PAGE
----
In the years that followed, the development of B&H, where the two branches - the traditionalists, who focus more on music as their central theme and the Combat 18 fans who were more political - worked together was made less clear by the entry of a lot of Gabbers into the B&H scene. These Gabbers, it appears, had become interested in skinhead music and culture and transformed themselves into right-wing skinheads.
Additionally, some older boneheads from the Hou Kontakt generation became active again, facilitating the growth of decentralized groups under the flag of B&H, but whether they were really part of the network remains to be seen.
By 2005 this complicated situation began to clarify itself with the emergence of two distinct organizations: B&H/RVF, composed of the Combat 18 fans and B&H Nederland. In the B&H/RVF, it is the former NVU members who play a key role as well as the long-term nazi group around Eite Homan.
In 2006, the former Gabbers of the Soetermeer Skinhead Front (SSF) who achieved notoriety by organising a nazi fest on 5 May (the day on which the Dutch celebrate the end of the Nazi occupation) last year, also signed up for the B&H/RVF.
This group is most noticeable for its outspoken support of violence and its antisemitic ideology. It supported Saddam Hussein because of his fight against Israel; it supports the German nazi terrorist Kay Diesner, who killed a police officer and shot a left wing bookseller and it promotes the US nazi idea of leaderless resistance. The latest model for this, it appears, is Mohammed Bouyeri, the antisemite and Islamist murderer of the film producer, Theo van Gogh. Despite being politically independent, the B&H/RVF invariably supports the NVU's demonstrations. Internationally, they are very much attentive to nazi structures in neighbouring Germany.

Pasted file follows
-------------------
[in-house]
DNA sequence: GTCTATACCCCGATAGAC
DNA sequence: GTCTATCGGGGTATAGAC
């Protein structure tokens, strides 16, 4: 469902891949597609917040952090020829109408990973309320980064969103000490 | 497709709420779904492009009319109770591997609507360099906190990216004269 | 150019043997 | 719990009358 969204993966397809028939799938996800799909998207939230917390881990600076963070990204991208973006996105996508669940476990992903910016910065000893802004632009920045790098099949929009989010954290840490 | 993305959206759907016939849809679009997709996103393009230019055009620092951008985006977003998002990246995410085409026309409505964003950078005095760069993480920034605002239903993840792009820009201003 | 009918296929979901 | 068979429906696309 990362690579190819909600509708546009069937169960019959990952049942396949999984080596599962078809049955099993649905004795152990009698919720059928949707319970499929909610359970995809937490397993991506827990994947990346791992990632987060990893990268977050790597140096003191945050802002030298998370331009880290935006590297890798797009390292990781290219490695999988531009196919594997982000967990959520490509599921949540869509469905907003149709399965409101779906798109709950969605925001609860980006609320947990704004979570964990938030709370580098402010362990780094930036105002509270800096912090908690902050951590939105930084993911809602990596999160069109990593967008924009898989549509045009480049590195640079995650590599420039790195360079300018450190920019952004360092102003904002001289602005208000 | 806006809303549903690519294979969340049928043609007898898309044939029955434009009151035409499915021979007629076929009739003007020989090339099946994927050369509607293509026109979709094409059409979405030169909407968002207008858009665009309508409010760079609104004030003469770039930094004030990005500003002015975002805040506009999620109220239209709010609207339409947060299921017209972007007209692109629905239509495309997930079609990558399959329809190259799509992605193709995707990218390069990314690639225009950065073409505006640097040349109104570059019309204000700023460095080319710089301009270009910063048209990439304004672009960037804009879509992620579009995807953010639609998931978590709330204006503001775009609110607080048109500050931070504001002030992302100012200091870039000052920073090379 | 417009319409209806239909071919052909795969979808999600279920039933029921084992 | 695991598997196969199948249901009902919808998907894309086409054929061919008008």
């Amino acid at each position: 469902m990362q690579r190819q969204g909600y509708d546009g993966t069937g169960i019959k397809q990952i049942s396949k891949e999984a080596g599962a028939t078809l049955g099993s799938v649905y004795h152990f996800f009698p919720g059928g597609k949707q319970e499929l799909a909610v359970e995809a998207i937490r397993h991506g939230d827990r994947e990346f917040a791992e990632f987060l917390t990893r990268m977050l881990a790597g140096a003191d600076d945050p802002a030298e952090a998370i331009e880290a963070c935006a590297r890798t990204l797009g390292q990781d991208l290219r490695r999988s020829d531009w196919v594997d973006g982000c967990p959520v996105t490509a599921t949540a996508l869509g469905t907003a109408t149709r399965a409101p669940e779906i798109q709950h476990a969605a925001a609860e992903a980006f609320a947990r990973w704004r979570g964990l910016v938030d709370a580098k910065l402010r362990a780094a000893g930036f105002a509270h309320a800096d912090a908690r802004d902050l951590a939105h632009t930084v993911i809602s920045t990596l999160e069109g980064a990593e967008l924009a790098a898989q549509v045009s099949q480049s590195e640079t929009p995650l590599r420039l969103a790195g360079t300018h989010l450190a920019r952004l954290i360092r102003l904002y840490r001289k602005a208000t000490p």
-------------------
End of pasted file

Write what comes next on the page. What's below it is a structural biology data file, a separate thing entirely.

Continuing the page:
The other B&H branch, the "Traditionalists of B&H Nederland", is more decentralised and spread over more regions. This branch is also formally political independent, but regularly cooperates with the fascist Nationale Alliantie (NA) as well with the Flanders branch of Blood & Honour.
On 4 March, the two rival branches were active on the same day, the B&H/RVF supporting, with 20 people and their own banner, a NVU campaign demonstration for the elections in Nijmegen. Blood&Honour Nederland, for its part, organised a commemoration for Hitler's SS murderers at a graveyard in Ysselstein but had to switch its rally to Lommel in nearby Flanders after opposition from an AFA demonstration. Approximately 100 Dutch nazis turned out together with another hundred from Germany and Belgium.
The Ysselstein retreat drew criticism from B&H/RVF-leaders who criticised the commemoration organisers for openly publicising it. On the other hand, inside the B&H/RVF, criticism was heard about the electoral theme of the NVU demonstration.
The more the two claimants to the B&H brand get involved in mutual conflict, the more that anti-fascists must intensify their efforts to wreck both outfits.
By Jeroen Bosch of Alert! and Antifa-Net in Utrecht